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The Worldwide Decline Of Football Part One - Yellow Magpie

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Published on July 4th, 2011 | by Yellow Magpie


The Worldwide Decline Of Football Part One


Welcome to Yellow Magpie Says, our new opinion section. We plan on posting here at least once a month. Thanks to our loyal readers we hope you enjoy!

On the Earth’s skin a slender slip of metal skims across. It’s glinting surface shining, briefly lit by the ever fading Sun. It is a shape that is getting more frequent as unyielding progress necessitates. A bigger version will cause more problems.

You can read part two and part three of Yellow Magpie’s Worldwide Decline Of Football here..

Today football, or soccer as it is known in some countries, is at a crossroads. By far the world’s most popular sport and an annual multi-billion euro player in the world of entertainment, it has found itself in a quagmire all of its own accord. This decline has been occurring for more than several years now – the slippage is at least a decade old, if not more.

At the centre are multiple factors, each one over-lapping, and the sum total contributing to a culture of self-entitlement, over-inflated egos, deeply embedded corruption and unsavoury matches.


The word hooligan doesn’t properly convey the type of vicious, thuggish and violent behaviour that is a plague upon football. No other sport has ‘fans’ that sometimes put months of planning into violently injuring, maiming and hospitalising other rival fans.

It is 26 years to since Liverpool ‘supporters’ caused the deaths of 39 Italians and injured a further 600 after rioting at Heysel Stadium in Belgium.

Despite the fact that over two decades have past since this tragedy, this aspect of football is sadly still alive and every year manifests itself in some shape or another. There seems little incentive for footballing authorities to deal with the issues involved.

That culture of football pervades in a world which has turned a blind eye to the huge cracks in the make up of its support base. From the ground up – the organisation is plagued on almost every level. It is human nature, instilled deep in our makeup to copy one another. What distinguishes us from our ape cousins is our ability to mimic the behaviours of one another. This has given us tremendous advantages when it comes to learning.

However, it also means that role models are of paramount importance. Much more than other animals, we base our actions on what we see others doing and how we are expected to behave. These human traits have been factually demonstrated in the Stanford Prison experiment in 1971 and in the Bystander Effect. It seems that we lose our individuality in group situations to the point where we act as a collective.

If football is to right itself – it will have to offer better moral guidance and take a higher stand when it comes to violence and football hooliganism because its current format is simply not working.

Lack Of Respect

The chief core ethos that any successful society should have underpinning it is one of respect. Respect for oneself and for others. Not to adhere to this deviates from our humanity, it leaves us stranded as a base version of our greater self.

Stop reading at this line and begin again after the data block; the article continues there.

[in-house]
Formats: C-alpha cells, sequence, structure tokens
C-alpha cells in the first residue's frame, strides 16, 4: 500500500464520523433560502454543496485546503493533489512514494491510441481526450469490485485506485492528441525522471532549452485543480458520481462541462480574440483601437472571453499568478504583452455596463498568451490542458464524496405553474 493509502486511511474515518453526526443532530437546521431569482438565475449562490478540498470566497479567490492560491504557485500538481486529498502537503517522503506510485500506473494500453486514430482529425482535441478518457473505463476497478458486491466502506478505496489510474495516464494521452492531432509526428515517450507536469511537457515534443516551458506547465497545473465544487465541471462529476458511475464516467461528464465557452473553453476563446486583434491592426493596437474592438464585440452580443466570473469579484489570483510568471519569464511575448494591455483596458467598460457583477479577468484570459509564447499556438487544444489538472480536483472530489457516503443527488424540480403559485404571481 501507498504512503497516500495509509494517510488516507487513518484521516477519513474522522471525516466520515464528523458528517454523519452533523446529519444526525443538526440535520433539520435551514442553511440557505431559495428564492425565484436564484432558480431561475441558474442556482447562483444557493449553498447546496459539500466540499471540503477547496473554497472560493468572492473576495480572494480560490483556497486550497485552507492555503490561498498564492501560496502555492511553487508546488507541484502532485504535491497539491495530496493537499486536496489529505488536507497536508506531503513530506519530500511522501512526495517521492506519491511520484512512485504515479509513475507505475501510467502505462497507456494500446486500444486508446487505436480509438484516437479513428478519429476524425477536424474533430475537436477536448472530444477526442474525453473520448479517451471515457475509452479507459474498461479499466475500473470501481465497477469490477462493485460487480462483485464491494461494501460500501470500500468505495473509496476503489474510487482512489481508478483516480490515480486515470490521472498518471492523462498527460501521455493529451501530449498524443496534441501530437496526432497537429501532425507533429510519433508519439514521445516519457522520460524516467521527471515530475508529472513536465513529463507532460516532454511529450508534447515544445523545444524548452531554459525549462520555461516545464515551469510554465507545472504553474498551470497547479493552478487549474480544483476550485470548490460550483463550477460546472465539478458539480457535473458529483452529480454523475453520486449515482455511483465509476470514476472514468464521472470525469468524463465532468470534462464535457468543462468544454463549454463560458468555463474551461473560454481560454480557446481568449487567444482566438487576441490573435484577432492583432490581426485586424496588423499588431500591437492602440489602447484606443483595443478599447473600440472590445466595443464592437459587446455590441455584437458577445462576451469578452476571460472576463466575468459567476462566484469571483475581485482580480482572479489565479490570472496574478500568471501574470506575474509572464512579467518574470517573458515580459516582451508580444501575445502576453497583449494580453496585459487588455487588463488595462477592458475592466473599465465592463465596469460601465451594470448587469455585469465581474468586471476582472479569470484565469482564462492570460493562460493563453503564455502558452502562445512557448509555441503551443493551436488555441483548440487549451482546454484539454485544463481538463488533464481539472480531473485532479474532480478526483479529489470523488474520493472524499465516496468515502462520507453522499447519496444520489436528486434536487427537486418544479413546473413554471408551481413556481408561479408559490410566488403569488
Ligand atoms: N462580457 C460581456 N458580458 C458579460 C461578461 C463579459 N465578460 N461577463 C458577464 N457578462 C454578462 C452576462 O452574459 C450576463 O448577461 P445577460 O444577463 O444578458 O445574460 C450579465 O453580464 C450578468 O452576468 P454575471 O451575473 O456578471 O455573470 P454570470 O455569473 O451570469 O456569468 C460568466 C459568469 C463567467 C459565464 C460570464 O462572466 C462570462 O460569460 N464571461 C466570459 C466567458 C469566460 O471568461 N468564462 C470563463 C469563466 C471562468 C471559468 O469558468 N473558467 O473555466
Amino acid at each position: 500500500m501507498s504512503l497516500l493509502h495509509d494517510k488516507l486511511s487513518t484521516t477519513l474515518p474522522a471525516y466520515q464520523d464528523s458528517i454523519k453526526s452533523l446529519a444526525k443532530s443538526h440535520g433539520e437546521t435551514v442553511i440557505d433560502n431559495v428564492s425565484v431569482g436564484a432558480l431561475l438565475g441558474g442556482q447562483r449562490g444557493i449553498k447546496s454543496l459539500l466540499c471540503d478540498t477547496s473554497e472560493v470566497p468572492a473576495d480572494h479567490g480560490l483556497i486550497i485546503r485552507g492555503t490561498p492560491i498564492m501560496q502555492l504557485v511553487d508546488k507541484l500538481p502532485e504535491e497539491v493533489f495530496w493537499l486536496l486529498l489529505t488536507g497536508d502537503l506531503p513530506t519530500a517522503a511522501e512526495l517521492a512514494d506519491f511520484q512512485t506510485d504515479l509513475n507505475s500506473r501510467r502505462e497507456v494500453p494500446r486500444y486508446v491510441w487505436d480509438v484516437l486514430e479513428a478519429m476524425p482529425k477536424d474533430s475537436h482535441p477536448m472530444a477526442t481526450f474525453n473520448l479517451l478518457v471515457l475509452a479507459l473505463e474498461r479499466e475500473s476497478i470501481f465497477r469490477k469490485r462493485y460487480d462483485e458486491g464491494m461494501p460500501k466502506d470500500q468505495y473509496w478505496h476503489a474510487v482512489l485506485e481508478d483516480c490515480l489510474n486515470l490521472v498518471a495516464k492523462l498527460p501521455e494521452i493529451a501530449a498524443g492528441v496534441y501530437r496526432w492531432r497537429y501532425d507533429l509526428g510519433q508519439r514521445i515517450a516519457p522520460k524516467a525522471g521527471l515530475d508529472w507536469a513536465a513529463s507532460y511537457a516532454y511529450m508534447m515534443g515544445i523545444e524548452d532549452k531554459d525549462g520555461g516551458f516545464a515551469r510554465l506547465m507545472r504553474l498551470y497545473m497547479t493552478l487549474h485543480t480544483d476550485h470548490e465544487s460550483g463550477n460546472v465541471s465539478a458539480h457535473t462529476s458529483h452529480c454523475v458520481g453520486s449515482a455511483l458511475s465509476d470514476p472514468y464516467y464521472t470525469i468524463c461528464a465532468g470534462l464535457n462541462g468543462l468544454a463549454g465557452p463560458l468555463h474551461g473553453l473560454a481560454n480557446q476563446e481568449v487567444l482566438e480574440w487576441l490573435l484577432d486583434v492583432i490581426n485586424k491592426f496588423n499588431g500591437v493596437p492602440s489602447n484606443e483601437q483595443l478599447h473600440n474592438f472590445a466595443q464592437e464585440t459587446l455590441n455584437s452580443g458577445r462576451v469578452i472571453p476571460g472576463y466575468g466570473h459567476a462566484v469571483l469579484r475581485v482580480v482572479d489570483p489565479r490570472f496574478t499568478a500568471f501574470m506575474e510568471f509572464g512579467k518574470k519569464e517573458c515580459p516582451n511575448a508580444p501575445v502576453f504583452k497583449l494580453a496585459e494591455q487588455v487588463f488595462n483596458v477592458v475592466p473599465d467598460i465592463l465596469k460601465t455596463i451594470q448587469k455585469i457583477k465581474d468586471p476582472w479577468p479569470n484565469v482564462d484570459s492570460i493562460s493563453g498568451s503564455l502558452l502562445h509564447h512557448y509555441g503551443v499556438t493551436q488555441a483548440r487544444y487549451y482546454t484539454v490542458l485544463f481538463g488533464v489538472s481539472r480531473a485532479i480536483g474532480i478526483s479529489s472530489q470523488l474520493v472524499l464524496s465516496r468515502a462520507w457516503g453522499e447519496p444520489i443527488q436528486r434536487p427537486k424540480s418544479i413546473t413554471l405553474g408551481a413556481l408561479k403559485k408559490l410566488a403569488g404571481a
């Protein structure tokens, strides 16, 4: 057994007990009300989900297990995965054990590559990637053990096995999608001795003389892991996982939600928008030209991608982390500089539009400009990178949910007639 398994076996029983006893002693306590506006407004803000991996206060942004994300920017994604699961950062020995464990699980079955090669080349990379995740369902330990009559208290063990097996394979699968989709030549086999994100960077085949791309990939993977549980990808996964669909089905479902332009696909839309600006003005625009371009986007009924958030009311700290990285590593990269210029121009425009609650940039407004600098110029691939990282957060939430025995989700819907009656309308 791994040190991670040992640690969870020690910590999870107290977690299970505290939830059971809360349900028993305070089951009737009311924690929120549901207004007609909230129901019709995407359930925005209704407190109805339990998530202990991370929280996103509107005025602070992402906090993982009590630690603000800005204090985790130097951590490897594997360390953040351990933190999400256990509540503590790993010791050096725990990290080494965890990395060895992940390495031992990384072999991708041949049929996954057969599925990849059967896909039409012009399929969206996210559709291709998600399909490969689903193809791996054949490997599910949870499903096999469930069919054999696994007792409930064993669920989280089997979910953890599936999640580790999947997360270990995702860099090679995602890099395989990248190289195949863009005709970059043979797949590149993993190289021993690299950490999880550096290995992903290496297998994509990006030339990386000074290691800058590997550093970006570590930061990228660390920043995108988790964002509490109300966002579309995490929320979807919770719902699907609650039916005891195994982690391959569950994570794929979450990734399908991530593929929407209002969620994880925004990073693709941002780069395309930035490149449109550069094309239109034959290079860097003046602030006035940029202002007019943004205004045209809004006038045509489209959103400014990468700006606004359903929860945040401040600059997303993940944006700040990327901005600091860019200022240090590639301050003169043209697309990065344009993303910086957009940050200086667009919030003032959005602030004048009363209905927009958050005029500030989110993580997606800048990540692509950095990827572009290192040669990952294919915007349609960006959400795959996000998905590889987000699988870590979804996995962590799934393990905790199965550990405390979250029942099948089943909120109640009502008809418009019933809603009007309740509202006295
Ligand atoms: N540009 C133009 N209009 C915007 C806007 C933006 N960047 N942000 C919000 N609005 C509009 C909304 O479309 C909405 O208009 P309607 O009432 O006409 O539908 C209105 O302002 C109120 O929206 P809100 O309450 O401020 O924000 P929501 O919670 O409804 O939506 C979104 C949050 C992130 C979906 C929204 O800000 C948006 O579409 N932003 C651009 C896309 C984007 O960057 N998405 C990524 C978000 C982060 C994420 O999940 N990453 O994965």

Football deviates from a culture of respect in many ways. Fundamentally, the two forces that are most corrupting in football are solipsism and self-aggrandisement. These permeate every part of the game but we shall briefly touch on the most obvious infractions.

One of the most instantly recognisable sights in football is players hurling foul abuse at the law enforcers of the game, the referees. There are few sports that would tolerate constant invective being flung by louts in a professional sporting environment. Yet, this happens on a frequent basis, in virtually every match.

How does one combat this problem? Some people maintain that the managers of football teams should instill discipline and good behaviour into their team. This is perhaps rather naive thinking as there is little or no incentive for them to do so and so the status quo remains. A far better approach would be to financially penalise and suspend any players who engage in these unwanted activities. Doing so would incentivise managers to instill better player conduct as it would be in the team’s interest to do so.

The role of the manager should be especially scrutinised. It is hard to ignore press conferences in which the performances of referees are publicly lambasted often without justification. Condoning the bad behaviour of players should also be outlawed and proper, and severe sanctions should be imposed. What other professional sport would undermine its own authority in such a manner?

The Diving Dilemma

There is a widespread misconception, perhaps a product of lazy thinking, that players who engage in diving are weak or cowardly. This couldn’t be further from the truth and you could be guaranteed that if such a player was hit off the field they would not go down so easily. Diving has become so endemic with football that it is hard to separate the stereotype from the reality. The incentive to dive is far greater than the punishment that might ensue from being discovered that it is almost in the player’s interest to engage in this activity.

The ability to obtain free kicks in dangerous areas as well as the chance to get your opponent booked, and limit his effectiveness, is what drives player to simulate being fouled. Remove the advantages and heavily penalise those who engage in it, retrospectively if needs be, and diving would vanish almost overnight.

You can read part two and part three of Yellow Magpie’s Worldwide Decline Of Football here..

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